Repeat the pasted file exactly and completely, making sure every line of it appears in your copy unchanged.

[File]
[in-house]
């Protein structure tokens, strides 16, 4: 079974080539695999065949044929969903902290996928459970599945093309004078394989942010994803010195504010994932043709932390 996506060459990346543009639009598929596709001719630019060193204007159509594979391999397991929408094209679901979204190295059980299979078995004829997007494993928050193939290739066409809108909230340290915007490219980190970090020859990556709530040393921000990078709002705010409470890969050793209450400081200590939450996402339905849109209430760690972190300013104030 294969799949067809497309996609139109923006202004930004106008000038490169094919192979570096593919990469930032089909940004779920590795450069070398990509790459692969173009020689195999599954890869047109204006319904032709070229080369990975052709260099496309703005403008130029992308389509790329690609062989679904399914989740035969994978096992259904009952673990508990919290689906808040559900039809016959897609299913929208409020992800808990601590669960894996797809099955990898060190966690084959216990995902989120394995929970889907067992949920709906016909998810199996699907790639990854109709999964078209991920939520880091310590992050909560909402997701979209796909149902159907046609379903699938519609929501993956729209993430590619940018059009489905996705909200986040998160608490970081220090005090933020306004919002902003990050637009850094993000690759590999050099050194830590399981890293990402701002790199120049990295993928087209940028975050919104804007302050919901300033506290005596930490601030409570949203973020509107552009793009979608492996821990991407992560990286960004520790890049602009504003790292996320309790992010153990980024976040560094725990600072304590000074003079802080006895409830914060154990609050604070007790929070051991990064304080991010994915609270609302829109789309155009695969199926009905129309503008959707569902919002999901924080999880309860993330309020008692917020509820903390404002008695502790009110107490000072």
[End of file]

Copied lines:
[in-house]
């Protein structure tokens, strides 16, 4: 079974080539695999065949044929969903902290996928459970599945093309004078394989942010994803010195504010994932043709932390 996506060459990346543009639009598929596709001719630019060193204007159509594979391999397991929408094209679901979204190295059980299979078995004829997007494993928050193939290739066409809108909230340290915007490219980190970090020859990556709530040393921000990078709002705010409470890969050793209450400081200590939450996402339905849109209430760690972190300013104030 294969799949067809497309996609139109923006202004930004106008000038490169094919192979570096593919990469930032089909940004779920590795450069070398990509790459692969173009020689195999599954890869047109204006319904032709070229080369990975052709260099496309703005403008130029992308389509790329690609062989679904399914989740035969994978096992259904009952673990508990919290689906808040559900039809016959897609299913929208409020992800808990601590669960894996797809099955990898060190966690084959216990995902989120394995929970889907067992949920709906016909998810199996699907790639990854109709999964078209991920939520880091310590992050909560909402997701979209796909149902159907046609379903699938519609929501993956729209993430590619940018059009489905996705909200986040998160608490970081220090005090933020306004919002902003990050637009850094993000690759590999050099050194830590399981890293990402701002790199120049990295993928087209940028975050919104804007302050919901300033506290005596930490601030409570949203973020509107552009793009979608492996821990991407992560990286960004520790890049602009504003790292996320309790992010153990980024976040560094725990600072304590000074003079802080006895409830914060154990609050604070007790929070051991990064304080991010994915609270609302829109789309155009695969199926009905129309503008959707569902919002999901924080999880309860993330309020008692917020509820903390404002008695502790009110107490000072």